The titles of the 31 episodes are listed below, along with their original TV air dates. Although they are listed separately, the first two episodes were originally screened as a movie-length pilot. The first 9 episodes comprised the first season, the remaining 22 episodes formed season two. The first season ranked 34th out of 79 shows with a 15.1/26 rating/share.
Season 1 (1987)
|Title||Directed by||Written by||Original air date|
|"Mirrors: Parts 1 & 2"||Gary Nelson & Richard Lang||Michael Butler & Eric Blakeney & Gene Miller||March 11, 1987|
|3||3||"North of the Border"||Mike Vejar||Clyde Phillips & Stan Berkowitz||March 18, 1987|
|4||4||"Houston's Hero"||Thomas J. Wright||teleplay: Joseph Gunn and Eric Blakeney & Gene Miller; story: Joseph Gunn||March 25, 1987|
|5||5||"Single in Heaven"||Richard Compton||Michael Ahnemann||April 1, 1987|
|6||6||"Yesterday's Gone"||Unknown||Unknown||April 8, 1987|
|7||7||"Bad Girl"||Georg Sanford Brown||Michael Ahnemann||April 15, 1987|
|8||8||"Scarecrow"||Unknown||Unknown||April 22, 1987|
|9||9||"Colt"||Thomas J. Wright||Paul Diamond||April 29, 1987|
Season 2 (1987–88)
|Title||Directed by||Written by||Original air date|
|10||1||"Moving Violation"||Paul Krasny||Stan Berkowitz||September 15, 1987|
|11||2||"Heads, I Win - Tails, You Lose"||Dale White||Story by : Jay Bernstein|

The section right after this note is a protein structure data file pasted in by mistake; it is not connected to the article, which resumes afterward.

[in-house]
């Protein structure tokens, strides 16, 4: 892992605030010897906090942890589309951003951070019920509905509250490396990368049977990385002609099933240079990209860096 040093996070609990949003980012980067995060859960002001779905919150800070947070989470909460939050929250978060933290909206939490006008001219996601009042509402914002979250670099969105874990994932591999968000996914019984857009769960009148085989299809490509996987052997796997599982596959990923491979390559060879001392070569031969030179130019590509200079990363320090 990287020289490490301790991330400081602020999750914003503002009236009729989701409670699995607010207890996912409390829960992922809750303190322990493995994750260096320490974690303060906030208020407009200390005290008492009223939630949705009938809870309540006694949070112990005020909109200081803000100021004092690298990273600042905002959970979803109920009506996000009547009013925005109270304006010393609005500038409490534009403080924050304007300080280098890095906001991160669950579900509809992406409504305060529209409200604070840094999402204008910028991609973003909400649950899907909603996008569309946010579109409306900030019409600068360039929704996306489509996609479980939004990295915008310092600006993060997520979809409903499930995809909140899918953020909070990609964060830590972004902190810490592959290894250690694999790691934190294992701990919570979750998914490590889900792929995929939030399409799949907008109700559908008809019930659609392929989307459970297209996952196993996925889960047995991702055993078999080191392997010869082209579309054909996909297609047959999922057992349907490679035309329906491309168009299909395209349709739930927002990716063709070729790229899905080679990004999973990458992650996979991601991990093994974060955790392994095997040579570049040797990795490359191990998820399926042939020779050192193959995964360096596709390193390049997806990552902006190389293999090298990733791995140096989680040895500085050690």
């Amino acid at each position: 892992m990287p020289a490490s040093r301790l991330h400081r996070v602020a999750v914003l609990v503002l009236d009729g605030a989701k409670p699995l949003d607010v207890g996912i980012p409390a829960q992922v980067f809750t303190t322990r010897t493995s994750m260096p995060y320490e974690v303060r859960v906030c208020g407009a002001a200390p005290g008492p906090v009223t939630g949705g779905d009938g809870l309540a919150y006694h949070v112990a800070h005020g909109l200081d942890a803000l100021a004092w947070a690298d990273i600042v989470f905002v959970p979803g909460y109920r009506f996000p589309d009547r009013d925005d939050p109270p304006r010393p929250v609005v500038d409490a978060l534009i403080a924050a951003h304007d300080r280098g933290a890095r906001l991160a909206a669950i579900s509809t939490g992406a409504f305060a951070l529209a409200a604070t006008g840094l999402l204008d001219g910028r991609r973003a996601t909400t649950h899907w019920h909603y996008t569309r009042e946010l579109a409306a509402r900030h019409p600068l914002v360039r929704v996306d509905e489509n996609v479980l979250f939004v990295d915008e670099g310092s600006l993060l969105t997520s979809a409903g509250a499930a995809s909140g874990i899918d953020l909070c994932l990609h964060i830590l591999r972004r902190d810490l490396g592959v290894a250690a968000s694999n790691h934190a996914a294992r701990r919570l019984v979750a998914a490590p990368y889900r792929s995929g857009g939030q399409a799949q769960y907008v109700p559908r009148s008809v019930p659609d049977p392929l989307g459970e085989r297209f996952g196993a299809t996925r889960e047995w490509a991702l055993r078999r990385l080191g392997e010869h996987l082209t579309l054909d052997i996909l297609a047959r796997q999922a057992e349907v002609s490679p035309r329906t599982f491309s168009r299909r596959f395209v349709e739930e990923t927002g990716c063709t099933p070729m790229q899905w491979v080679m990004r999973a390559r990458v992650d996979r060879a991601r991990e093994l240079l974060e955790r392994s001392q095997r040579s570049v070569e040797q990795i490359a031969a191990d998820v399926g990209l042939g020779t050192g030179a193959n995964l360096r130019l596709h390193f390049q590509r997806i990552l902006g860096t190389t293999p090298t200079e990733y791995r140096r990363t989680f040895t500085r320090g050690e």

Teleplay by : Nancy Ann Miller
|September 22, 1987|
|12||3||"Desperado"||Reza Badiyi||Story by : Deborah Arakelaian|
Teleplay by : Valerie West
|October 6, 1987|
|13||4||"Gun Shy"||Paul Krasny||Elliott Anderson & Lawrence Levy||October 13, 1987|
|14||5||"Lady Smoke"||Richard Colla||Story by : Stephen Katz|
Teleplay by : Paul Diamond
|October 20, 1987|
|15||6||"God's Will"||Michael O'Herlihy||E. Nick Alexander||November 3, 1987|
|16||7||"Diminished Capacity"||Alexander Singer||Phil Combest||November 10, 1987|
|17||8||"Home Is Where the Heart Is"||Don Chaffey||Herman Miller||November 17, 1987|
|18||9||"Secrets"||Ivan Dixon||Paul Diamond||December 8, 1987|
|19||10||"Somebody to Love"||Rick Berger||Paul Schiffer||December 22, 1987|
|20||11||"There's One Born Every Minute"||Reza Badiyi||Nancy Ann Miller||January 2, 1988|
|21||12||"Vigilante"||Ivan Dixon||Elliott Anderson & Lawrence Levy||January 9, 1988|
|22||13||"The White Hand"||Aaron Lipstadt||Story by : Alex Gansa & Howard Gordon|
Teleplay by : Scott Ahnemann & Karl Precoda
|January 16, 1988|
|23||14||"Sins of the Father"||Michael Fresco||John Miglis||January 30, 1988|
|24||15||"Crime Spree"||Sidney Hayers||Gregory S. Dinallo||February 6, 1988|
|25||16||"Cajun Spice"||William Fraker||Elliott Anderson & Lawrence Levy||February 13, 1988|
|26||17||"The Stone"||Jerry Jameson||Elia Katz||February 20, 1988|
|27||18||"Burnout"||James Quinn||Stan Berkowitz||February 27, 1988|
|28||19||"Love Hurts"||Larry Shaw||Paul Diamond||April 26, 1988|
|29||20||"Bad Paper"||Jerry Jameson||John Miglis||May 3, 1988|
|30||21||"For Caroline"||Randy Roberts||Robin Bernheim||May 10, 1988|
|31||22||"The Jungle Fighter"||Jerry Jameson||Robert Bielak||June 7, 1988|
- A PRODUCER WHO TRUSTS HIS INSTINCTS: [THIRD Edition] De Atley, Richard. Boston Globe 8 July 1986: 28.
- HOUSTON KNIGHTS' PATROL EARLIER BEAT: [3 STAR Edition] Jay Bobbin , Tribune Tv Log. Orlando Sentinel 28 July 1987: E6.
- 'HOUSTON KNIGHTS,' A SERIES ON CBS: [Review] O'Connor, John J. New York Times 11 Mar 1987: C.26.